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system? >> when you are updating patches you have to go where they are connected. but in another area dod is still in the discovery mode is what is going on right now. but then what do we really need to worry about and then prioritize if you need to? >> is the gao online for people to read for themselves? >> yes in the way as an unclassified report.
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>>. >> we had a classified briefing for congress but our goal was for the first review. to get the message out to lay the baseline to go and do more detailed work. >>host: you reported it to congress. why? >> because they asked us to do the work. >>host: who is the cybercommand and how does that play a role? >> cybercommand is an agency with the strategic command and also the national security they protect dod's networks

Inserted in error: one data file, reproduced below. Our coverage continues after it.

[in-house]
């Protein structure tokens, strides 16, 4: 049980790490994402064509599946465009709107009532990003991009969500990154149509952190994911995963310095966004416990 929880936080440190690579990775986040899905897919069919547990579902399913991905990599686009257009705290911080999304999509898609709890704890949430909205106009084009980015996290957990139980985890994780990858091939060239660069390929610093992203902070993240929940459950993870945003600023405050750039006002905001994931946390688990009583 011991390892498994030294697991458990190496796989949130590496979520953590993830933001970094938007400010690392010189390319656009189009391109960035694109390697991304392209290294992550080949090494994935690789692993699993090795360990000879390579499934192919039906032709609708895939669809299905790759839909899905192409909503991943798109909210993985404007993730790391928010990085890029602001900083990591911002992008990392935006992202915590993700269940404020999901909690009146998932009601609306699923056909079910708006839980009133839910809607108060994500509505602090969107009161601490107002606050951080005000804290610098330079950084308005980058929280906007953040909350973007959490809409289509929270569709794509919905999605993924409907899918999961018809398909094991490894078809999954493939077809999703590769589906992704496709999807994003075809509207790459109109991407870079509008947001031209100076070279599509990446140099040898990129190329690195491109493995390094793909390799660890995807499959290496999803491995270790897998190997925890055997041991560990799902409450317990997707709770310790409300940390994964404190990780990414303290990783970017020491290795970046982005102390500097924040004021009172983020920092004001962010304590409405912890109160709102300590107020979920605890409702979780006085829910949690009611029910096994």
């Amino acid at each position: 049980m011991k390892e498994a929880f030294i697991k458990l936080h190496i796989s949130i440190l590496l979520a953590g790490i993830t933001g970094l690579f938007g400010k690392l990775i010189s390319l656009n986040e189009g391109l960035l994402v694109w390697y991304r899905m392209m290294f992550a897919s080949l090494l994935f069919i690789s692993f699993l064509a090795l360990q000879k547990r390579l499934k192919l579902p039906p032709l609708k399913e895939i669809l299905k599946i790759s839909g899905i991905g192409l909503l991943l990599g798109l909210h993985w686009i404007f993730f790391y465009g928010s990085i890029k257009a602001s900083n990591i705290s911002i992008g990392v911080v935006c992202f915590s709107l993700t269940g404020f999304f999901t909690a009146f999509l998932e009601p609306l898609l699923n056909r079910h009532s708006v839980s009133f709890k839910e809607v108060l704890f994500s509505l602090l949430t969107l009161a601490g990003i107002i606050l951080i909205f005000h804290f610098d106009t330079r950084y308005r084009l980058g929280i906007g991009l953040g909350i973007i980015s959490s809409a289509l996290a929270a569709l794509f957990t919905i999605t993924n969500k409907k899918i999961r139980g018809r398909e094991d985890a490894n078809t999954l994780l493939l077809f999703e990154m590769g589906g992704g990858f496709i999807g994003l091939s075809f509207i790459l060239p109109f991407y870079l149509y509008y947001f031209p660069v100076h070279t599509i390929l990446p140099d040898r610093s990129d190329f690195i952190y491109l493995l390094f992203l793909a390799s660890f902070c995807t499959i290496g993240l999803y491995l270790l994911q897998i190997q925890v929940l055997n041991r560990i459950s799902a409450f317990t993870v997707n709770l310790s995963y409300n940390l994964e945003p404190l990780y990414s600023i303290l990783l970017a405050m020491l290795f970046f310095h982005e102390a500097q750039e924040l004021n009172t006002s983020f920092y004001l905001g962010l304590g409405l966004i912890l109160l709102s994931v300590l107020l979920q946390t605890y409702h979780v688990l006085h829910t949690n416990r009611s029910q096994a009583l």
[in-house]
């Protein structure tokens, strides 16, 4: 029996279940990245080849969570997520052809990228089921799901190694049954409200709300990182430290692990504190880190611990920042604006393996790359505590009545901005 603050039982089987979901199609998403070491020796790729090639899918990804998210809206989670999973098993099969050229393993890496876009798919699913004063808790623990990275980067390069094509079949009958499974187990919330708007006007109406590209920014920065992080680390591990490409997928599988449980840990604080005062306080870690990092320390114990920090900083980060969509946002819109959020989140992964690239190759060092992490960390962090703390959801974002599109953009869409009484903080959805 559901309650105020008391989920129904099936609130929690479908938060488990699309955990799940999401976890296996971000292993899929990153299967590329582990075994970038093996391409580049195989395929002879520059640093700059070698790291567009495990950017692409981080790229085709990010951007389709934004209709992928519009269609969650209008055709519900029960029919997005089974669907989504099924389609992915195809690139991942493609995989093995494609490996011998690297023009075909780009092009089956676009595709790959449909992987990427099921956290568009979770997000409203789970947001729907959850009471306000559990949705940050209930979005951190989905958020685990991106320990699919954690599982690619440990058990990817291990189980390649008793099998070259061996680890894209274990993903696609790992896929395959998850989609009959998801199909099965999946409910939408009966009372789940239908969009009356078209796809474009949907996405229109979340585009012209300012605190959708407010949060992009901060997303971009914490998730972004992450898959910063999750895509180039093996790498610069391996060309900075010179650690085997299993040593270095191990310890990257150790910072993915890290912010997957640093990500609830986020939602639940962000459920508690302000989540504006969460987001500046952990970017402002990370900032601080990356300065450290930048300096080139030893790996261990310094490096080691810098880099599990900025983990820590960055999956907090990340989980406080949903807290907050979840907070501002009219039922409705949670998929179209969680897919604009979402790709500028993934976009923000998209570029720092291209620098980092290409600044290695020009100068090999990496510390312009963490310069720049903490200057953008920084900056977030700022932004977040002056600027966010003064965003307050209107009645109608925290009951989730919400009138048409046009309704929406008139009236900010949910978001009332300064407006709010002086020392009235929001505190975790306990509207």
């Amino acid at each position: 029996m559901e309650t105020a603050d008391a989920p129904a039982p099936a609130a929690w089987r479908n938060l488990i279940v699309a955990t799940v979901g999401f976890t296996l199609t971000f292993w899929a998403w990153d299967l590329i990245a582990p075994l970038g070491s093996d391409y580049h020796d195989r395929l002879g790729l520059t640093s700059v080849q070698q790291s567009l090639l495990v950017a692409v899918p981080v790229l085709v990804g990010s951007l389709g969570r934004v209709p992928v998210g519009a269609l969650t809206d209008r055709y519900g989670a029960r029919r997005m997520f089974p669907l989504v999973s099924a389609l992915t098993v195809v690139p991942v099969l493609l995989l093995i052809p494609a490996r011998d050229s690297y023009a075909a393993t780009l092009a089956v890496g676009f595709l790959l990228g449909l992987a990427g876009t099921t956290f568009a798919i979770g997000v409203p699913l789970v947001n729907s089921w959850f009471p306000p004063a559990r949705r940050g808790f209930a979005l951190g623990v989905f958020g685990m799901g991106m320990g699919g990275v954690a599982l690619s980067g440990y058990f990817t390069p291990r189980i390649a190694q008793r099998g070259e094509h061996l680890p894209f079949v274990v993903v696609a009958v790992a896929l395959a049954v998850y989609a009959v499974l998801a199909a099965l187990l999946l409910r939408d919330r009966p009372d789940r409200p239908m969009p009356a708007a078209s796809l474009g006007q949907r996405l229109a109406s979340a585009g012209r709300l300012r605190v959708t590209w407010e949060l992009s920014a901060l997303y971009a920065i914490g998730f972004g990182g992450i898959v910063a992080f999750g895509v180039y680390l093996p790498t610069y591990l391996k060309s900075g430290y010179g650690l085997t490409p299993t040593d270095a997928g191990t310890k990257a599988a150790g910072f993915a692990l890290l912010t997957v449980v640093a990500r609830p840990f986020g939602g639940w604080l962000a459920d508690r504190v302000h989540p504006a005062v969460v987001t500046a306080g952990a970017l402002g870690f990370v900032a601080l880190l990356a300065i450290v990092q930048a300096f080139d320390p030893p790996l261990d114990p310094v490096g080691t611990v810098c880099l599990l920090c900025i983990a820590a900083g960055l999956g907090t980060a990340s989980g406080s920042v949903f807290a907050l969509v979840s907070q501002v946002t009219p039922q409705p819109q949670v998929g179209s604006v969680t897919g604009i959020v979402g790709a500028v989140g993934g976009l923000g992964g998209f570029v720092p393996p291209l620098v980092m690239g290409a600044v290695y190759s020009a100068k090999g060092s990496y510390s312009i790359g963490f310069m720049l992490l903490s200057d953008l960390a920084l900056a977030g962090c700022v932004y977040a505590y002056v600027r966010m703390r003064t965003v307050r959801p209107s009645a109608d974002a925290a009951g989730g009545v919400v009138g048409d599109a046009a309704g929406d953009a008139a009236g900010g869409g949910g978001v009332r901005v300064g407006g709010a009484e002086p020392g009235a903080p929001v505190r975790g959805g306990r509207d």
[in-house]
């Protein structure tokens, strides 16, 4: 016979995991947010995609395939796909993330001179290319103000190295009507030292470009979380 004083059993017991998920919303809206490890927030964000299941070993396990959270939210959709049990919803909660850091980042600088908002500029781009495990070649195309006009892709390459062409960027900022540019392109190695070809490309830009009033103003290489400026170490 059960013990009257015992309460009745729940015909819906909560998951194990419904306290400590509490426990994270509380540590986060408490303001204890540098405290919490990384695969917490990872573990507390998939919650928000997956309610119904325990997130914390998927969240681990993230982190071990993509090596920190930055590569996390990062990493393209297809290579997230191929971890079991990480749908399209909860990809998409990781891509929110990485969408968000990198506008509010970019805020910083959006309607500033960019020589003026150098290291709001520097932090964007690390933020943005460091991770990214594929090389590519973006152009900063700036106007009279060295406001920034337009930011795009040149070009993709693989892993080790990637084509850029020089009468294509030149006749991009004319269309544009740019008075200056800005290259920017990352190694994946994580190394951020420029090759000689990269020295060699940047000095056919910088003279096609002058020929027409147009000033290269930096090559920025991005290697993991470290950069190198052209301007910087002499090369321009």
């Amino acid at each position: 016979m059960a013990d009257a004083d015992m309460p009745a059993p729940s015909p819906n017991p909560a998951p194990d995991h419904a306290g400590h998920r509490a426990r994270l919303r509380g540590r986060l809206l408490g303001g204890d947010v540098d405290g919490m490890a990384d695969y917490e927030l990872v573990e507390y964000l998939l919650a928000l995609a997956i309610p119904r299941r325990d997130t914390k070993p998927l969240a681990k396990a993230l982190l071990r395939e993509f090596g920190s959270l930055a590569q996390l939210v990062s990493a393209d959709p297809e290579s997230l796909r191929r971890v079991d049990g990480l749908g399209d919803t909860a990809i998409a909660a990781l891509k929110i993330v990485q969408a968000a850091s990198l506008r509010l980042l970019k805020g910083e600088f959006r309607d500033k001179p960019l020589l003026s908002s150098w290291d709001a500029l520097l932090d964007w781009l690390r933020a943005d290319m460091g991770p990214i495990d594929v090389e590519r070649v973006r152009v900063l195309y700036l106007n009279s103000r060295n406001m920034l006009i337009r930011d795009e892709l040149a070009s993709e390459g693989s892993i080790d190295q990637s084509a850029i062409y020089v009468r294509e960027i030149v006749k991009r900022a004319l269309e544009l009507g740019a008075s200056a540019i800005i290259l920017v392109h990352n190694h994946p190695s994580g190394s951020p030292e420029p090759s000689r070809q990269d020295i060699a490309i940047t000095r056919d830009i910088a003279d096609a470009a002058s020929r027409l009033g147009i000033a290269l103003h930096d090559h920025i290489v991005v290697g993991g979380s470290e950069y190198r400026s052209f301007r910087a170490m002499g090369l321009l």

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and also other infrastructure. they don't necessarily have direct management their role is to help advise on that issue. >> with that cybersecurity strategy and those adversaries with a special emphasis on china and russia what was specific? >> that would we get to a place to worry about these more advanced threats and for those kinds you may see from russia and china and north korea? and then to disrupt the system